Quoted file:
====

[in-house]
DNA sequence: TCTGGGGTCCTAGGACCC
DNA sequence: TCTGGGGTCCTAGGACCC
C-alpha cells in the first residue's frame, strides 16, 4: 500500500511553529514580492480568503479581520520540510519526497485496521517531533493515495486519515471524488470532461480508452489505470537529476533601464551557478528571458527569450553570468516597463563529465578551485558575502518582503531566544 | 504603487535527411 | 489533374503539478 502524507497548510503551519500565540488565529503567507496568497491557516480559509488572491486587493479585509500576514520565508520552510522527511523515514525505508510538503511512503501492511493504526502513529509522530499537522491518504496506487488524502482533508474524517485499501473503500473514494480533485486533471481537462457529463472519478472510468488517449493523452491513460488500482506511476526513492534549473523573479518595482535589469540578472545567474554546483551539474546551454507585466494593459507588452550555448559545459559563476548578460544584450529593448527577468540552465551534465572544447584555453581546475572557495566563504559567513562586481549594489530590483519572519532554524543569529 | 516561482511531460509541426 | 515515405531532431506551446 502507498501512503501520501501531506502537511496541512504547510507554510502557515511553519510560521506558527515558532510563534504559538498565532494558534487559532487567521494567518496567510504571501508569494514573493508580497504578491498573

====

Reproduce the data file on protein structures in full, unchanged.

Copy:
[in-house]
DNA sequence: TCTGGGGTCCTAGGACCC
DNA sequence: TCTGGGGTCCTAGGACCC
C-alpha cells in the first residue's frame, strides 16, 4: 500500500511553529514580492480568503479581520520540510519526497485496521517531533493515495486519515471524488470532461480508452489505470537529476533601464551557478528571458527569450553570468516597463563529465578551485558575502518582503531566544 | 504603487535527411 | 489533374503539478 502524507497548510503551519500565540488565529503567507496568497491557516480559509488572491486587493479585509500576514520565508520552510522527511523515514525505508510538503511512503501492511493504526502513529509522530499537522491518504496506487488524502482533508474524517485499501473503500473514494480533485486533471481537462457529463472519478472510468488517449493523452491513460488500482506511476526513492534549473523573479518595482535589469540578472545567474554546483551539474546551454507585466494593459507588452550555448559545459559563476548578460544584450529593448527577468540552465551534465572544447584555453581546475572557495566563504559567513562586481549594489530590483519572519532554524543569529 | 516561482511531460509541426 | 515515405531532431506551446 502507498501512503501520501501531506502537511496541512504547510507554510502557515511553519510560521506558527515558532510563534504559538498565532494558534487559532487567521494567518496567510504571501508569494514573493508580497504578491498573